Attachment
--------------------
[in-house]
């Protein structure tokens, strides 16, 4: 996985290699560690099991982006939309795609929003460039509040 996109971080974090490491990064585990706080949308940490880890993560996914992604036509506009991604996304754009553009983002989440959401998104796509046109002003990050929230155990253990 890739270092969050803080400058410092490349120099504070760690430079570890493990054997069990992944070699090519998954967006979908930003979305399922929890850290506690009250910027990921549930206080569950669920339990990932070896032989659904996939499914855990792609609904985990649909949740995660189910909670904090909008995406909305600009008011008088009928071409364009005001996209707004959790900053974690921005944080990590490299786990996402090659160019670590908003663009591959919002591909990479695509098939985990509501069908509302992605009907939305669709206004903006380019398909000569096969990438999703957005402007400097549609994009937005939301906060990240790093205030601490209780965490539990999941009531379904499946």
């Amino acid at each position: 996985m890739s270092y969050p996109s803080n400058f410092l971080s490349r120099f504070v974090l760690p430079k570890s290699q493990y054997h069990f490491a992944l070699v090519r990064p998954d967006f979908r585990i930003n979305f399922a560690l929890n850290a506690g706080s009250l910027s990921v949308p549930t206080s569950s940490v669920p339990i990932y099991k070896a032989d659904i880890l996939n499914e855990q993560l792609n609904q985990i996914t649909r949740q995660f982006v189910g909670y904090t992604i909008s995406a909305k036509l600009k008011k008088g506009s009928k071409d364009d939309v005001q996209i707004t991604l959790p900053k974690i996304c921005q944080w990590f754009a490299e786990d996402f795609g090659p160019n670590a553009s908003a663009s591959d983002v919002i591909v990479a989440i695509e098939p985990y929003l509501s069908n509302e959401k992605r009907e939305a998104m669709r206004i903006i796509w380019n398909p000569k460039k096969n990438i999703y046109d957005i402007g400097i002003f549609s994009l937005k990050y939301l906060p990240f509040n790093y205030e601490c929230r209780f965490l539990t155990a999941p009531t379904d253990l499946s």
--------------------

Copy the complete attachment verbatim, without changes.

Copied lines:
[in-house]
């Protein structure tokens, strides 16, 4: 996985290699560690099991982006939309795609929003460039509040 996109971080974090490491990064585990706080949308940490880890993560996914992604036509506009991604996304754009553009983002989440959401998104796509046109002003990050929230155990253990 890739270092969050803080400058410092490349120099504070760690430079570890493990054997069990992944070699090519998954967006979908930003979305399922929890850290506690009250910027990921549930206080569950669920339990990932070896032989659904996939499914855990792609609904985990649909949740995660189910909670904090909008995406909305600009008011008088009928071409364009005001996209707004959790900053974690921005944080990590490299786990996402090659160019670590908003663009591959919002591909990479695509098939985990509501069908509302992605009907939305669709206004903006380019398909000569096969990438999703957005402007400097549609994009937005939301906060990240790093205030601490209780965490539990999941009531379904499946």
């Amino acid at each position: 996985m890739s270092y969050p996109s803080n400058f410092l971080s490349r120099f504070v974090l760690p430079k570890s290699q493990y054997h069990f490491a992944l070699v090519r990064p998954d967006f979908r585990i930003n979305f399922a560690l929890n850290a506690g706080s009250l910027s990921v949308p549930t206080s569950s940490v669920p339990i990932y099991k070896a032989d659904i880890l996939n499914e855990q993560l792609n609904q985990i996914t649909r949740q995660f982006v189910g909670y904090t992604i909008s995406a909305k036509l600009k008011k008088g506009s009928k071409d364009d939309v005001q996209i707004t991604l959790p900053k974690i996304c921005q944080w990590f754009a490299e786990d996402f795609g090659p160019n670590a553009s908003a663009s591959d983002v919002i591909v990479a989440i695509e098939p985990y929003l509501s069908n509302e959401k992605r009907e939305a998104m669709r206004i903006i796509w380019n398909p000569k460039k096969n990438i999703y046109d957005i402007g400097i002003f549609s994009l937005k990050y939301l906060p990240f509040n790093y205030e601490c929230r209780f965490l539990t155990a999941p009531t379904d253990l499946s």